+ Patch with signed-off-by in the signature at the bottom of the patch
+ Patch with signature saying "Information in this email is confidential"
+ Patches with tabs converted to spaces
+ Patches with spaces converted to tabs
+ Patches with leading spaces deleted, everything else just fine.
+ Patches created with non-unified format
+ Patches created in the driver subdirectory, not at the root of the kernel directory
+ Patches created at /usr/src/linux-2.6.32/....
+ Patches that failed to apply
+ Patches that were made against a different subsystem's tree, without telling me
+ Patches that broke the build
+ Patches that broke the build on patch 3/6 and fixed it on patch 6/6
+ Patches that broke the build on patch 5/8 with a note saying a follow-on patch would fix it up
+ Patches that had nothing to do with me
+ 1 patch that was 145kb big (4500 lines added)
+ Patch with obvious wrong kerneldoc format that had never been tested
+Remember, this was a calm 2 weeks.
+Now, I'm not asking you to take pity on me, just realize that this is the
+level of incompitance that every single one of those 700 developers
+encounter on a consistant basis.
+So when you think we are acting grumpy, remember, how would you act if you
+had to deal with this all of the time?
+Let's get back to what the goal is here. You want to create a patch that
+is accepted as it does something that you want to do in Linux. The
+maintainer wants to reject it.
+Seriously. It's easier for the maintainer to not accept your code at all.
+To accept it, it takes time to review it, apply it, send it on up the
+development chain, handle any problems that might happen with the patch,
+accept responsibility for the patch, possibly fix any problems that happen
+later on when you disappear, and maintain it for the next 20 years.
+That's a lot of work that you are asking someone else to do on your behalf.
+You are asking someone who doesn't usually work for your company, who
+probably lives in a different country, who you have never met in person, to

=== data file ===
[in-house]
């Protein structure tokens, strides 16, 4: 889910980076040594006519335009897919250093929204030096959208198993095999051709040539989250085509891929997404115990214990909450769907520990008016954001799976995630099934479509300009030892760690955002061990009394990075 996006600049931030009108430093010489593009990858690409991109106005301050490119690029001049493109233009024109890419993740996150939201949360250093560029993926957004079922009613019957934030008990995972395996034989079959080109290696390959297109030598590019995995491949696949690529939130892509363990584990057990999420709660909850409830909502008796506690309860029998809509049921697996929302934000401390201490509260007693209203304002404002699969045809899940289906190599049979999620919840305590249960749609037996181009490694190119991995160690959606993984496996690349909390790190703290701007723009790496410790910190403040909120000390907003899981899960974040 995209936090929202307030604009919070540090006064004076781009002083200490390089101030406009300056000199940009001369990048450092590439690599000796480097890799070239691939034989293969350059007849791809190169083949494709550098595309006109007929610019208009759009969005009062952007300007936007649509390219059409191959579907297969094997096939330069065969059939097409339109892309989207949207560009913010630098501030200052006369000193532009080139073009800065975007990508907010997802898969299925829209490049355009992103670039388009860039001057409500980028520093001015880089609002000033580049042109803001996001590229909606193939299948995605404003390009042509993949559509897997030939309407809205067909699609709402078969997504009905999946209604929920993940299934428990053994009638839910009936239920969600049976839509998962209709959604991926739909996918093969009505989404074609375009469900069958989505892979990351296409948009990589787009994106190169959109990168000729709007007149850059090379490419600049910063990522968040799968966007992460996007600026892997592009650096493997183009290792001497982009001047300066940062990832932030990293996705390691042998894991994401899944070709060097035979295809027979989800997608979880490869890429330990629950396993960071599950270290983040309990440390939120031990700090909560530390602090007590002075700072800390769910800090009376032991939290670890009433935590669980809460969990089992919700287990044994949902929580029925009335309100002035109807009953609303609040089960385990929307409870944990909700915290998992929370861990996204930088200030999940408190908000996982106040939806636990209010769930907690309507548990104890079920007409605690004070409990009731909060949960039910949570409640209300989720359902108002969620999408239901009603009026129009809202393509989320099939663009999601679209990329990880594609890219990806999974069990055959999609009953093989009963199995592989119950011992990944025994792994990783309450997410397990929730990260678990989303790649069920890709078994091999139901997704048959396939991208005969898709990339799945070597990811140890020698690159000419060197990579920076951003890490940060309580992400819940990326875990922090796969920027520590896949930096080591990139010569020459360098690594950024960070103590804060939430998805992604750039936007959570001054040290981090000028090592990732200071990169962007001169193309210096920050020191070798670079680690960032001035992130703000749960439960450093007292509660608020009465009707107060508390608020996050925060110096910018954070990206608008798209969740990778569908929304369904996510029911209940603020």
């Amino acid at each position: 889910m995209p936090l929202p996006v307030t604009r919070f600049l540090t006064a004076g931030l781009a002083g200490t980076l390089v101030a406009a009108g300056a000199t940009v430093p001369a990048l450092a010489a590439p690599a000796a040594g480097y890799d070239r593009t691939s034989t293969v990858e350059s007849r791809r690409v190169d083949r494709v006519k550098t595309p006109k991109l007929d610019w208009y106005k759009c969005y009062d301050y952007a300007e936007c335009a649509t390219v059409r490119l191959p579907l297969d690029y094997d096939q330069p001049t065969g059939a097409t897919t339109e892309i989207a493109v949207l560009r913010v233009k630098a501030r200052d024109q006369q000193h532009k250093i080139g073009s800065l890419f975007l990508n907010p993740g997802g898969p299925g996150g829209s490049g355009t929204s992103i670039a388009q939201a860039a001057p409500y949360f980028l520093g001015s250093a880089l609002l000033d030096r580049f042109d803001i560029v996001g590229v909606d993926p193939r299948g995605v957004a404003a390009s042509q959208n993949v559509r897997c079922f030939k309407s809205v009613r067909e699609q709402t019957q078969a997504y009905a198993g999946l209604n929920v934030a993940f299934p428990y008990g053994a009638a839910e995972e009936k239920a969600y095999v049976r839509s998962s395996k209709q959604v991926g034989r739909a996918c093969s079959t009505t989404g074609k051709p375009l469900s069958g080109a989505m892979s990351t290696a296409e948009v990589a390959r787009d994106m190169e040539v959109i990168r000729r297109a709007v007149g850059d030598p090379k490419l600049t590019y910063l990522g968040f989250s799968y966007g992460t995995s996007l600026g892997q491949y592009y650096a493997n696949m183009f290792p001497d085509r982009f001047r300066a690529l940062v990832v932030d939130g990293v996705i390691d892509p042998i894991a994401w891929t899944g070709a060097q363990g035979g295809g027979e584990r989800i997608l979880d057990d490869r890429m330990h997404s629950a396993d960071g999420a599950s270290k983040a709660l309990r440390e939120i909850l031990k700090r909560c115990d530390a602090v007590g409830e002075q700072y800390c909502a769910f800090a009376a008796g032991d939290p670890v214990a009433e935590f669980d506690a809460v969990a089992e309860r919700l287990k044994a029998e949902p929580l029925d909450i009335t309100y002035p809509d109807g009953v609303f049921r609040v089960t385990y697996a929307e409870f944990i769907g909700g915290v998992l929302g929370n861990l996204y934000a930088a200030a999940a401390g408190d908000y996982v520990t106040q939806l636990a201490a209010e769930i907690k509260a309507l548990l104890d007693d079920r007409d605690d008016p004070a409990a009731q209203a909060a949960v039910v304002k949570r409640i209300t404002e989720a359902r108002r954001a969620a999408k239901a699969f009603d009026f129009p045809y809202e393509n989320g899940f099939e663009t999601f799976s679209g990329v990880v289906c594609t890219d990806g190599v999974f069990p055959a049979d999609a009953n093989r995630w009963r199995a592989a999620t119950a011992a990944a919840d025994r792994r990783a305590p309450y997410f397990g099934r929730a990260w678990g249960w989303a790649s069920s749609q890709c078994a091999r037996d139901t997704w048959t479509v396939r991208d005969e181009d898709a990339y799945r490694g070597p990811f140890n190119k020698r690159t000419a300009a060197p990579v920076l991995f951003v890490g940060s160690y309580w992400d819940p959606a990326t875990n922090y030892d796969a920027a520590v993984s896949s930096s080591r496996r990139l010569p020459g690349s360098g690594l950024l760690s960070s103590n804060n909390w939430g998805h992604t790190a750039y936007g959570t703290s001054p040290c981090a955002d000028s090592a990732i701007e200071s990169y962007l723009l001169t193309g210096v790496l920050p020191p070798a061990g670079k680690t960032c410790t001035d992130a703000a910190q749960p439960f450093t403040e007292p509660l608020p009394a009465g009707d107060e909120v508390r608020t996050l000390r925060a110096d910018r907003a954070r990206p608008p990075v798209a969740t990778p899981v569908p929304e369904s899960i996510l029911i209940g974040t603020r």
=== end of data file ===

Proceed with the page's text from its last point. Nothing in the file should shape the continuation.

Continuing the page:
+assume responsibility for your work, and to do extra work on top of the
+normal work they do in the kernel every day.
+So you can see how it's in my interest to ignore your patch. And it's in
+your interest to keep me from ignoring it, because you want it accepted.
+So your goal is, when sending a patch, is to give me NO excuse to not
+accept it. To make it such that if I ignore it, or reject it, I am the one
+that is the problem here, not you.
+What can you do to keep me from rejecting your patch outright.
+First off, don't do any of the things I listed above, that's obvious,
+right? But that's a "do not do" list, how about a list of what to do:
- proper coding style
- clean
@@ -38,12 +156,23 @@ Make it impossible for me to reject your patch.
- make sure it works, if possible.
-What you should expect of a maintainerr
+If you do all of that, here's what I will do for you:
- respond to the patch in 1-2 weeks (longer if in middle of merge
window, or if at conferences.)
- offer constructuve criticism of the patch
+If this happens, don't ignore it. Don't wait 2 weeks to respond, as I will
+have forgotten what I wrote. Or, don't resend a patch that you think just
+fixed up all of the issues I wrote, without saying what you changed in the
+previous version.
- let the author know when the apply the patch, and where it can be found
What the author should provide
- respond to feedback, don't ignore it
- don't submit and run away
@@ -67,3 +196,11 @@ What I do:
All my scripts are public:
github /linux tree
+Linus quote "open source allows you to make fun of people"
+All the following are patches I got in the past 2 weeks: